I kept the process simple, since in actual use I would expect it to be able to perform acceptably in this scenario with a minimum of interaction from me, otherwise it defeats the purpose. I imported the image, created a rectangular selection mask around the date stamp, and then selected the remove function. The software spent no more than 15 seconds analyzing the image and then rendered the result.

Most of the resulting blend was nominally acceptable, but about 15% of it was blended much more poorly than I could have done manually, and it was a clearly visible anomaly. The result was not an acceptable compromise to performing the same manually. Thus even though the software had no cost in this instance I would still not use it. I would use GIMP for Windows to do the work, which is open source and also no cost. Actually it's also possible I would wind up just never doing it at all unless I was desperate to un-stamp a single isolated photo.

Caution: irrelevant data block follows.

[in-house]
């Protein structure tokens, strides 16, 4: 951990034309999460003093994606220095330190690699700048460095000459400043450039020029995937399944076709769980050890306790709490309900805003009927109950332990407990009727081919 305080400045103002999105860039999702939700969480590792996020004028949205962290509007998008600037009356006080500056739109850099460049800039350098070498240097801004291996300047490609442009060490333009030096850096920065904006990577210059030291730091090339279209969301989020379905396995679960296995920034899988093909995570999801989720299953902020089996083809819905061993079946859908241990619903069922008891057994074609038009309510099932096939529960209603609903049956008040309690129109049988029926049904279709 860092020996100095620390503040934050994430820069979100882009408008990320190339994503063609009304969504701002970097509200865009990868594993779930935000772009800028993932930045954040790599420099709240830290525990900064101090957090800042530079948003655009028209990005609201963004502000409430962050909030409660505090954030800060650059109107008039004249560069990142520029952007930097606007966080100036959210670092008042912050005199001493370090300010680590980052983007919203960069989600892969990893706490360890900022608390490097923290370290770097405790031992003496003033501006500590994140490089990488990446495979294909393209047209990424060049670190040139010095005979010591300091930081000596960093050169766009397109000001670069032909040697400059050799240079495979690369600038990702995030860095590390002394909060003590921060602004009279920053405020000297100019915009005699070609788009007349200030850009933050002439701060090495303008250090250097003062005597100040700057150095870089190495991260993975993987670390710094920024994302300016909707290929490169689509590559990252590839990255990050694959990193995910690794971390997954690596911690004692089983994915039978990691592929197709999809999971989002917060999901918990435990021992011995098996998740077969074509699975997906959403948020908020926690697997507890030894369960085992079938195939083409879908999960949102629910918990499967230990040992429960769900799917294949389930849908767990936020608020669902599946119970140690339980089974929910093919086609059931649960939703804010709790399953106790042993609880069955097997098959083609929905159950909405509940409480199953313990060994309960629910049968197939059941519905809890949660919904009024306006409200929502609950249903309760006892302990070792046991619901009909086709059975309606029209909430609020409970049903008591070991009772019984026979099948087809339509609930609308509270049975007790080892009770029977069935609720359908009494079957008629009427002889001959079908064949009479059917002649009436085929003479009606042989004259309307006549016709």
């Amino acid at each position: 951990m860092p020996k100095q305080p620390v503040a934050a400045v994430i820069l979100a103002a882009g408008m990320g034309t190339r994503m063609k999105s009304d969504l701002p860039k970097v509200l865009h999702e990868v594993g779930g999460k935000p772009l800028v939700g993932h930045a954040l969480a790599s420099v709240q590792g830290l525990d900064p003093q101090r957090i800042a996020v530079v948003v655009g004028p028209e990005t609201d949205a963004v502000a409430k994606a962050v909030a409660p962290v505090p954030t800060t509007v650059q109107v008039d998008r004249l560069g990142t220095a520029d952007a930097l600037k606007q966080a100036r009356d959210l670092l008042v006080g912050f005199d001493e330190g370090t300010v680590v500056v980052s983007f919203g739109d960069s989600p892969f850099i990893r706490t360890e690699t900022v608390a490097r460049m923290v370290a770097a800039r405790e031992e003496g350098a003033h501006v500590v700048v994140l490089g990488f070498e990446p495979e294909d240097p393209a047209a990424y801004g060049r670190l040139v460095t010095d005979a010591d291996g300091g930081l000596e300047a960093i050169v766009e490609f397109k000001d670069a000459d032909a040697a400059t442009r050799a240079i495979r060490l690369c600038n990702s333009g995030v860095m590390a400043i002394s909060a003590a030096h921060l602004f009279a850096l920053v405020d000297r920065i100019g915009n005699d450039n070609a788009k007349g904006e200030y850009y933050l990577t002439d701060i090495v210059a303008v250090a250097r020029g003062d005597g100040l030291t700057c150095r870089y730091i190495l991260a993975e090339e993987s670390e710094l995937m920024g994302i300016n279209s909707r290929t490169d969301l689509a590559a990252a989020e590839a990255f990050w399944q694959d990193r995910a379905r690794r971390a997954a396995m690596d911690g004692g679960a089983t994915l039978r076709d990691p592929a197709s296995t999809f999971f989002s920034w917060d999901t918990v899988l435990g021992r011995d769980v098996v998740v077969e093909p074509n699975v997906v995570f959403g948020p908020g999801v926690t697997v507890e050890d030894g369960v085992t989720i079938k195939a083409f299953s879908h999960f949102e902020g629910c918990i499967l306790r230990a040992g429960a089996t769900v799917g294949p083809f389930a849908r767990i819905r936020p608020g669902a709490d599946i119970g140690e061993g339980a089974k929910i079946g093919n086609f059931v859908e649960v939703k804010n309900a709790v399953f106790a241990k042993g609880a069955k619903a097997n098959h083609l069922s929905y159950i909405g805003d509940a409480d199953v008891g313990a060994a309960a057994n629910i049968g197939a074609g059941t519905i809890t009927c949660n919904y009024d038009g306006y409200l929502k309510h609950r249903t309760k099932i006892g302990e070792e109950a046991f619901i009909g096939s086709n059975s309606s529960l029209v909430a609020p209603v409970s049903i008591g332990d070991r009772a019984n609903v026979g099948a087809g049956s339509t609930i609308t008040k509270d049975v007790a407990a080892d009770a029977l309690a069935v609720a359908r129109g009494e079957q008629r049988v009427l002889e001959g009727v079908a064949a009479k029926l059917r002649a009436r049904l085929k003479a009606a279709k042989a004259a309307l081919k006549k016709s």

Reply   |   Comment by Vulcan Tourist  –  11 years ago  –  Did you find this comment useful? yes | no (0)

#53, Ric. Quite agree -- with watermark removal software (of which it seems this is hardly the best example) a photographer can "lose" his/her "copyright" almost instantly. And there are certainly some -- maybe quite a few -- who will remove a watermarked copyright notice in order to use or sell on a "useful" photograph THAT IS NOT THEIRS.

However, apart from saying, "Use something better", you provide no useful solution -- if you know of one/some, please elucidate for the benefit of professional photographers on this site.

Because as far as I know, the only really effective way to (almost) guarantee your photos won't be ripped off is to ensure that only LOW RESOLUTION versions are made publicly available. Although for reasons already given, it is hard for many of us to do that.

There is really only one reason to put a watermarked copyright notice on a photograph -- to serve notice to anyone even thinking about stealing it, that it is NOT offered "free" to the public. Just in case they are so naive as to think that it IS.